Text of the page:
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Technologies That Make It Possible To Explore Mars. #1

On Mars, nighttime temperatures can reach minus 105°C (minus 157 degrees Fahrenheit). Harsh environment technologies make systems robust enough to withstand extreme space and Mars conditions.

Batteries and heaters

To protect against this cold, batteries and some components are stored in a special warm box. This is important because when power is supplied, the battery temperature should not drop below minus 20°C, and when recharging – below 0°C. The warm block receives heat from electric and eight radioisotope heaters and from the operation of electronics.

The radioisotope heater creates heat using 2.7 grams of plutonium dioxide, which is the size and shape of a pencil eraser. The plutonium dioxide is encased in a plutonium-rhodium alloy shell and surrounded by a carbon-graphite composite, giving it the shape of a C-cell battery. With multiple protective layers, this design is carefully tested to contain plutonium dioxide in extreme conditions safely. Such heaters have been used on other space missions, including the Sojourner rover.

Flying wings of the Mars Exploration Rover

Credit: NASA’s Jet Propulsion Laboratory for NASA’s Science Mission Directorate

Engineers have developed fabric ramps for the Spirit and Opportunity rovers to allow them to exit the lander onto the surface of Mars safely. This was necessary due to concerns that even slightly deflated airbags could create obstructions, increasing the height of the landing deck and risking damage to the rovers during landing.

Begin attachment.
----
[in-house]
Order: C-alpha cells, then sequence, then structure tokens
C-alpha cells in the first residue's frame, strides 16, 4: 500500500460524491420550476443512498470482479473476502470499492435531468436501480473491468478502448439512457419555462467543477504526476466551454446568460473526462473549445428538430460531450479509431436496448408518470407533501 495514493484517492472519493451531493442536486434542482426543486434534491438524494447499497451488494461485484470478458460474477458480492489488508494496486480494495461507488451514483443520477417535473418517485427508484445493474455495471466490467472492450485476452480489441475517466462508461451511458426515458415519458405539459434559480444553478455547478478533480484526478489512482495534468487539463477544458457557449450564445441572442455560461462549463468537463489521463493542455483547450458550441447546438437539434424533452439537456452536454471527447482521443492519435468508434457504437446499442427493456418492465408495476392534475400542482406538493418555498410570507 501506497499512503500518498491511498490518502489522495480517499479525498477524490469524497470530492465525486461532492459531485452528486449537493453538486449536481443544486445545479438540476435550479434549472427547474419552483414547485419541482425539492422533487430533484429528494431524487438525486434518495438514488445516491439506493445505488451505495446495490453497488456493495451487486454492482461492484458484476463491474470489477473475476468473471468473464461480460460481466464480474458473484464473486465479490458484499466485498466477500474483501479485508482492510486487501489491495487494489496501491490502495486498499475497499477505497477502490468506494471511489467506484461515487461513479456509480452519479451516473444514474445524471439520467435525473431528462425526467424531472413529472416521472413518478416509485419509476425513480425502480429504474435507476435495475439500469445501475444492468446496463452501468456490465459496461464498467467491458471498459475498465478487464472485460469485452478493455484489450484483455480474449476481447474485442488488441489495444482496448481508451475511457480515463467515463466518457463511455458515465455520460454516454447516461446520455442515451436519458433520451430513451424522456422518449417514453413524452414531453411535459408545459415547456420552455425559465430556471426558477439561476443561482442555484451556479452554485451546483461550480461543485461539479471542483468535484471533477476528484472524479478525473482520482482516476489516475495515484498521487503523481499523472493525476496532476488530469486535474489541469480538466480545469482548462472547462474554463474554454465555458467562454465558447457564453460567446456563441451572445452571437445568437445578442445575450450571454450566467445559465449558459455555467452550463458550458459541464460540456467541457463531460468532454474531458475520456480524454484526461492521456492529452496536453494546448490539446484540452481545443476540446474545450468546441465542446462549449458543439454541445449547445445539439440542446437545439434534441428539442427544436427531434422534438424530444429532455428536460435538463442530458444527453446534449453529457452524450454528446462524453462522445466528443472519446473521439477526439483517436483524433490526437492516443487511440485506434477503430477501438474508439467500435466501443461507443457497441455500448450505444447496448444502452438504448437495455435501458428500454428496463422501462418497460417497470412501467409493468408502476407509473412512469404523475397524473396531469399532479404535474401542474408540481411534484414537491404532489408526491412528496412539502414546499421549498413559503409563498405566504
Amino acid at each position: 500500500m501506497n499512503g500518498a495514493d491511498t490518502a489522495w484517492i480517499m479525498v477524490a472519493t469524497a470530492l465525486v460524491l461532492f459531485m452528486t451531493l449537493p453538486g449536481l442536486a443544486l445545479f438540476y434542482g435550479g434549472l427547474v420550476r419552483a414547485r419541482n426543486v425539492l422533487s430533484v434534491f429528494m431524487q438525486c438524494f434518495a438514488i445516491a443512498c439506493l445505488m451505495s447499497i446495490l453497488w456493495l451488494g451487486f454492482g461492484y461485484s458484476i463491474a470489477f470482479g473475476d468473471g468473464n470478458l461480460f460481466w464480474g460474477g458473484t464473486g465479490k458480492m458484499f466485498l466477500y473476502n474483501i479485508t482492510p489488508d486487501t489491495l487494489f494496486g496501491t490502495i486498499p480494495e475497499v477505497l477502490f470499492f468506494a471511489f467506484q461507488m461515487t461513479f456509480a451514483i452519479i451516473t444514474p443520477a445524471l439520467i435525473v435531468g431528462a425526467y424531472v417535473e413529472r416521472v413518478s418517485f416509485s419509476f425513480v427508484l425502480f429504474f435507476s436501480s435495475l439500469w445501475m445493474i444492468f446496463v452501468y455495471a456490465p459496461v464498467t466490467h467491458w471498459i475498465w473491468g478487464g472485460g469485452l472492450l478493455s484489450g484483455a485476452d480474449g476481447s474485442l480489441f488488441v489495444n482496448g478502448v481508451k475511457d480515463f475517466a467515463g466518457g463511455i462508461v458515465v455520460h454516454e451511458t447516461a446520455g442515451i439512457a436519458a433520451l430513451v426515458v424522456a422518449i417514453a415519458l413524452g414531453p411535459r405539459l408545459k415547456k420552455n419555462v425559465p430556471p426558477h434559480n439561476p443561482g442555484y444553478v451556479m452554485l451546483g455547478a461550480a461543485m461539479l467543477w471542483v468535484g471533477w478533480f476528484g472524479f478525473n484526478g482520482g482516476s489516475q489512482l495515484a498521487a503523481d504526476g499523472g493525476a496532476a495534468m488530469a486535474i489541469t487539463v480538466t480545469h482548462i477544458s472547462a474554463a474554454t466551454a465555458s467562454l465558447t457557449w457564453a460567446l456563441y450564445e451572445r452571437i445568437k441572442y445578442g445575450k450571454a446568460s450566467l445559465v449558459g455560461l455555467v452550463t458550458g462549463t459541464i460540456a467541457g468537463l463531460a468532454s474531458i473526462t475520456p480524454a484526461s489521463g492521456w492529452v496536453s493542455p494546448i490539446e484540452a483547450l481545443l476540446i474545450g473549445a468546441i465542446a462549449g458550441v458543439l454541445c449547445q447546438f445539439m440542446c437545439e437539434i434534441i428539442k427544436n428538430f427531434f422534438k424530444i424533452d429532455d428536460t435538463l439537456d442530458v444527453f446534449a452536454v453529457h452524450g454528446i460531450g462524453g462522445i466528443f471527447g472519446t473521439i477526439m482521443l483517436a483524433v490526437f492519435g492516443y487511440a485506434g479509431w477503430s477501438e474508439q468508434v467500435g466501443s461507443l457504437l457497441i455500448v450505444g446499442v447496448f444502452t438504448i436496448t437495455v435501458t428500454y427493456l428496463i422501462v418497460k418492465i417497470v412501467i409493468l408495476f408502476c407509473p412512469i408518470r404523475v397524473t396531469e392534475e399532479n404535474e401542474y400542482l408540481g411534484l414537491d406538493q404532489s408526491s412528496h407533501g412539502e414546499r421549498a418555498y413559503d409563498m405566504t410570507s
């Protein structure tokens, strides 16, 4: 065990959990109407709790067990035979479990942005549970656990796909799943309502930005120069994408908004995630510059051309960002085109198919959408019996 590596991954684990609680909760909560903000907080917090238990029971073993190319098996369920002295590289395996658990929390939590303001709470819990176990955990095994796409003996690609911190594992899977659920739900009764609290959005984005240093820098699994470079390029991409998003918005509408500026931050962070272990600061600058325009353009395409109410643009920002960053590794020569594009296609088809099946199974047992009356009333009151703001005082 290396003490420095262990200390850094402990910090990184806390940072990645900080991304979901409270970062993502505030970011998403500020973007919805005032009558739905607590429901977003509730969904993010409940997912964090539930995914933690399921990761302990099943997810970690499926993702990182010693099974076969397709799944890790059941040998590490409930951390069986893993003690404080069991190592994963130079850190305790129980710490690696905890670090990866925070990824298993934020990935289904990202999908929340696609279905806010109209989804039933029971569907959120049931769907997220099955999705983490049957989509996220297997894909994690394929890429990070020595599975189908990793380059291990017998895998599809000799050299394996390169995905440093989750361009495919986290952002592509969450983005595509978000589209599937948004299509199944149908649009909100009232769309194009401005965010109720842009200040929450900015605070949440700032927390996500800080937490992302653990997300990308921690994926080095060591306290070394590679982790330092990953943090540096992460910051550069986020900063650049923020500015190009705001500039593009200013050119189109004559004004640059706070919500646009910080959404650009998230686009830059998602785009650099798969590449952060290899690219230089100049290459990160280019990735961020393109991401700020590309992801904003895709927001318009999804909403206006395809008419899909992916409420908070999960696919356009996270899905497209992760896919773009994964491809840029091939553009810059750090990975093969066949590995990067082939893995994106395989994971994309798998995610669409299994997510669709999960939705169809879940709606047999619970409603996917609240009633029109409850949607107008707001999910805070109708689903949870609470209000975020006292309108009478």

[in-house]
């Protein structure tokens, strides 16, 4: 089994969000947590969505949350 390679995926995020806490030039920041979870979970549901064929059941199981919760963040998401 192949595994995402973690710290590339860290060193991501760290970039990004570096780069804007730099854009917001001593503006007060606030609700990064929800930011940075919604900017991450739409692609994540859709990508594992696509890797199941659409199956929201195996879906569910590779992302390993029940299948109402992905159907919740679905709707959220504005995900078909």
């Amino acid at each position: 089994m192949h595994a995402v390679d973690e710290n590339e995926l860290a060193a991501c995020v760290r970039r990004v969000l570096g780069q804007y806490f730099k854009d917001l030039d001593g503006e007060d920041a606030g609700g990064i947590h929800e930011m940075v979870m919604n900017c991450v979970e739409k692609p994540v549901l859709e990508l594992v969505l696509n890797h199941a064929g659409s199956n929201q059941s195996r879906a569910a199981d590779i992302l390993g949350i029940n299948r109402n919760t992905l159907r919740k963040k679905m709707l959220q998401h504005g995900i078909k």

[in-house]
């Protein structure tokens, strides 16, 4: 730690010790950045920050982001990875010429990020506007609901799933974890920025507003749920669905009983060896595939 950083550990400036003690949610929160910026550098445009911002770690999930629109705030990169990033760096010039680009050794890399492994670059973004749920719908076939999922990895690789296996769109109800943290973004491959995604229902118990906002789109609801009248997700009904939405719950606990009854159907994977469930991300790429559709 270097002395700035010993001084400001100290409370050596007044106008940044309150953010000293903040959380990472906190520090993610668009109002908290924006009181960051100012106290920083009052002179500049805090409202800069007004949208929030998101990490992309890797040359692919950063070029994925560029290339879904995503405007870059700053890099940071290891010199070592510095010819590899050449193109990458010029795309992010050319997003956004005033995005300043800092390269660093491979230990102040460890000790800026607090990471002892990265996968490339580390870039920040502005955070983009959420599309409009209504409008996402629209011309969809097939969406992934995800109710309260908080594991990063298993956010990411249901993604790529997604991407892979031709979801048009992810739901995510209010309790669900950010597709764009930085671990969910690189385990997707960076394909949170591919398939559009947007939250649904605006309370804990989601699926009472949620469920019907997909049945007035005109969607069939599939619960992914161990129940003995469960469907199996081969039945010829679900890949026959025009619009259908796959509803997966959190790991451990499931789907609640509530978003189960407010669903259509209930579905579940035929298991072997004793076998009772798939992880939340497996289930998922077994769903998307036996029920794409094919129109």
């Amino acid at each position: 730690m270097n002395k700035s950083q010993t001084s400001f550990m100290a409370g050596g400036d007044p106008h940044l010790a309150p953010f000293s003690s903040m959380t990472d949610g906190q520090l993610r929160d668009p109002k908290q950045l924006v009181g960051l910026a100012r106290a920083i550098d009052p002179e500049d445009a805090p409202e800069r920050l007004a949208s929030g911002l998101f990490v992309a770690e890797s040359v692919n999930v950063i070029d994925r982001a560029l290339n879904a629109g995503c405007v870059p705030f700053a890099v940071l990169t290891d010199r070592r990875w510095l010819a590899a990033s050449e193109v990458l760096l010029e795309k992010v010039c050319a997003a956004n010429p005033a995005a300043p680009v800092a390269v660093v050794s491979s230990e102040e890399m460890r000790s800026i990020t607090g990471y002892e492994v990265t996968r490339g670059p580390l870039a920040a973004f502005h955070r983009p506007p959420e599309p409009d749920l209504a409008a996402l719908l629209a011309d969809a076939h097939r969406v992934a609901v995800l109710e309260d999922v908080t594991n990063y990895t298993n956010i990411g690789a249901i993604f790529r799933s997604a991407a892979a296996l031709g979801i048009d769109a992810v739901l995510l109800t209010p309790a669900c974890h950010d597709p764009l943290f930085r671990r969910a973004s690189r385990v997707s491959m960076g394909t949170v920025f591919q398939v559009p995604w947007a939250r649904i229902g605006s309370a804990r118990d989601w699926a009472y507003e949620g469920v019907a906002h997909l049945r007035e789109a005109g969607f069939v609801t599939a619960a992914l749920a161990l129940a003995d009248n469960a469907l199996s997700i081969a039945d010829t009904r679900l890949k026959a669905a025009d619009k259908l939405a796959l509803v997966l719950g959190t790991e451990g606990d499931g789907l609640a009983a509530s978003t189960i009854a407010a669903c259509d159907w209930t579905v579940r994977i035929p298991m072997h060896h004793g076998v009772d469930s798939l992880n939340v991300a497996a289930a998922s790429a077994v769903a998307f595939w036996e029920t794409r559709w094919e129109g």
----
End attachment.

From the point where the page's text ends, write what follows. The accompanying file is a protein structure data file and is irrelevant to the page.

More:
The bat’s wings are made of Vectran coated with silicone. This material is very durable, even superior to Kevlar, and works effectively at low temperatures. Despite their weight of 6 kg, the wings are passive and deploy when the petals open, without the need for pyrotechnic devices.

Markings were placed on the bat’s wings, making it easier for rovers to analyze the condition of the tissue after deployment. This was key to determining whether it was safe for the rover to move.

Credit: NASA’s Jet Propulsion Laboratory for NASA’s Science Mission Directorate

Bat wings increased the number of paths for Mars rovers on the surface. This allowed the rovers to exit their landers at different angles. Although the landing of the Opportunity rover went smoothly, the Spirit rover encountered a problem when an airbag obstructed its path. As a result, Spirit was forced to change its route and exit one of the bat’s wings, turning 120 degrees.

Banner image:  NASA’s Jet Propulsion Laboratory for NASA’s Science Mission Dir
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